Did you know that hundreds of contemporary poets have written about eels? Me either, until this delightfully odd little anthology popped through my mail slot.
When Luke Thompson put out the call on Twitter, I responded with “Jellied Eels”, and he must have liked it. The poem appears on p. 70, flanked on all sides by sleek, lithe, and lovely poems all around.
I’m told Guillemot Press have made a limited run. So, catch one quick if you can.
You can also watch the film-poem we made of “Jellied Eels” online.
Making an example of oneself isn’t always easy. Making an example of one’s poetry even less so.
Nevertheless, I took a stab at explaining some of the process behind writing the poem “Reading Dostoevsky in the John Lewis Café, Welwyn Garden City” in a new post on the Nine Arches Press blog. The poem appears toward the end of my new collection, Cyclone.
You can read the poem, and notes — on sincerity, irony, and class — as part of their “in conversation series”.
Poetry Salzburg has been good to me and my work, including publishing The Silence Teacher in 2013. The two poems that appear in the latest issue represent the fifth time they have accepted work (including poems and reviews) for publication. I am truly grateful.
Grateful, also, for two excellent new poems by Abegail Morley, and an astute survey of her recent work by William Bedford. As always, beneath an enticingly surreal cover rests a trove of delights. You can order issue 32 from the website.
Here is a quick snap of the two poems in situ. The first one will also appear in Cyclone, which comes out next week.
There was a point at which the analog world was overtaken by the digital, and I was right there, stumbling through puberty from childhood to adolescence.
I can’t resist ekphrasis. So when Gill Stoker of the Mary Evans Picture Gallery sent me a few pictures from the collection and request to (poetically) respond, I gravitated toward a stock image that summed up this formative time.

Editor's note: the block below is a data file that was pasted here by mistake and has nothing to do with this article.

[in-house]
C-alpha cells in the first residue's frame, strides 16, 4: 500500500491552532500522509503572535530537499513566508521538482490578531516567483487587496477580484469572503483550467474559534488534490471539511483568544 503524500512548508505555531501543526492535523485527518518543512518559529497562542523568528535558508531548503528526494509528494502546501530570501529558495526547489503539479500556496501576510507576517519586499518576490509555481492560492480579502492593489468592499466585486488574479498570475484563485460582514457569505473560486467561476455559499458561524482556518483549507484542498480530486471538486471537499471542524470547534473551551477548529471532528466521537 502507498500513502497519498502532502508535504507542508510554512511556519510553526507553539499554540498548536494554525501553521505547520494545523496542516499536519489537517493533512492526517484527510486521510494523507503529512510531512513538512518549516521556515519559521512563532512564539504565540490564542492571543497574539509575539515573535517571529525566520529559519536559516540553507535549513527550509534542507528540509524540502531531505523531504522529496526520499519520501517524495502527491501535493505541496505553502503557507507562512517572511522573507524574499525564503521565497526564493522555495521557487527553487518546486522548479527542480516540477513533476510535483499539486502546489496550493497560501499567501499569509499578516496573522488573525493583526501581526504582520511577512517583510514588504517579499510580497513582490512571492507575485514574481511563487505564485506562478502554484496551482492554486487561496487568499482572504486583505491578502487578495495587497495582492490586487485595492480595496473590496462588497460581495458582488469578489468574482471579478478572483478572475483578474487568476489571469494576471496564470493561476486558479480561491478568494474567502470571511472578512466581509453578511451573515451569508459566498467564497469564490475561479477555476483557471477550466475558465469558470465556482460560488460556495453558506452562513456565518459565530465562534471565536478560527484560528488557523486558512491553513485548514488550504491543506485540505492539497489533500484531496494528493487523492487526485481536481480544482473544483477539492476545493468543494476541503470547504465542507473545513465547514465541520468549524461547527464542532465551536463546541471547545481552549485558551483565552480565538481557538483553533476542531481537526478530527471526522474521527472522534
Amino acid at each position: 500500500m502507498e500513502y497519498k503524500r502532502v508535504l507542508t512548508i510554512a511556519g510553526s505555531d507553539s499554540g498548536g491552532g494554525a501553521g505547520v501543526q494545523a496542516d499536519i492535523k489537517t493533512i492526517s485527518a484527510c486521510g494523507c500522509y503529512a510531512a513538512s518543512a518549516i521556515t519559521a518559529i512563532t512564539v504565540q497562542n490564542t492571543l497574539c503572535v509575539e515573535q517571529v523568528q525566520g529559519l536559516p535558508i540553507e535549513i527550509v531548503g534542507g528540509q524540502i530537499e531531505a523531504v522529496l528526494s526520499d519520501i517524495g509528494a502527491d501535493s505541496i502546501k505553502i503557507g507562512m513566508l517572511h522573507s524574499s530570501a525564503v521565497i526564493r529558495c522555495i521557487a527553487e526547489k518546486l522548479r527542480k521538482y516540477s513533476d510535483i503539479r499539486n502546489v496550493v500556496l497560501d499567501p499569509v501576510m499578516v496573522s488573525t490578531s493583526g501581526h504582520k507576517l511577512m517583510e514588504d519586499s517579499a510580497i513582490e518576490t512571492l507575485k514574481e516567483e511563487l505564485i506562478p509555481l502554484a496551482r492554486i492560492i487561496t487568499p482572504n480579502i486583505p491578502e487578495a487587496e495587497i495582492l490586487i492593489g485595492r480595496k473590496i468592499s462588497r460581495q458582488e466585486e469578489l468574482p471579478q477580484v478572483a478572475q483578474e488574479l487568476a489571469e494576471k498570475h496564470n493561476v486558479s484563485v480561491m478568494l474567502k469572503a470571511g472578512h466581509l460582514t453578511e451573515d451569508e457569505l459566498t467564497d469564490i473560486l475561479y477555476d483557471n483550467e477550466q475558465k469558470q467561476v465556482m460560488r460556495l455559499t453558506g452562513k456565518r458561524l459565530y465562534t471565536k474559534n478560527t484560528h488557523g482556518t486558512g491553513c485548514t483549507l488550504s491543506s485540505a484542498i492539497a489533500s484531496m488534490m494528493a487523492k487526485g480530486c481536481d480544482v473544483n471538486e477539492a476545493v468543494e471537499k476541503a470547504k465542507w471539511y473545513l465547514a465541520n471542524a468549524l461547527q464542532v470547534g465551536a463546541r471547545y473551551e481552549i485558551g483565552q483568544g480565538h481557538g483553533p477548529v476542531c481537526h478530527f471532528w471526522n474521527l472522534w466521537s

You can read the poem “1990” on the Gallery’s “Poems and Pictures” blog.
I received my contributor’s copy of what I suspect will be a very important book — for me, surely — and perhaps for others. How to be a Poet strikes me as not only “a twenty-first century guide to writing well”, but also a guide to living well as a writer.
I also quite like the alternative title proposed in the introduction: “A Poem-Writer’s Guide to the Galaxy.” After all, we contain multitudes.
It features the wisdom of two of my favourite poetry people: Jo Bell and Jane Commane, interspersed with excellent guest contributions by Mona Arshi, Jonathan Davidson, Clive Birnie, and many other well-known names in UK poetry. I thought I’d spend a moment or two thumbing through it on the couch when it arrived. I couldn’t put it down.
My own essay represents a manifesto of sorts — again, not about how to write, but how to be as a writer in this mad, mad world. It is called “Making Peace with Poetry”.
If you’re writing poems, or have secretly wanted to, know someone who writes, or are just curious to lift the curtain on the writing life — I can’t recommend this book highly enough.
The book is available from Nine Arches Press, with options for international shipping.
I have had the pleasure of giving two readings at the Dugdale Centre in Enfield: a straight reading last year for the Enfield Poets, and a poetry-and-jazz collaboration evening in 2015. It is a wonderful venue, and I was delighted to contribute my new poem “Ancestral Memory” as part of their poem-of-the-month programme.
If you find yourself near Enfield in North London, do have a look in the window for the poster-sized print. Otherwise, you can read the poem from this photograph (with thanks to Anthony Fisher for taking it).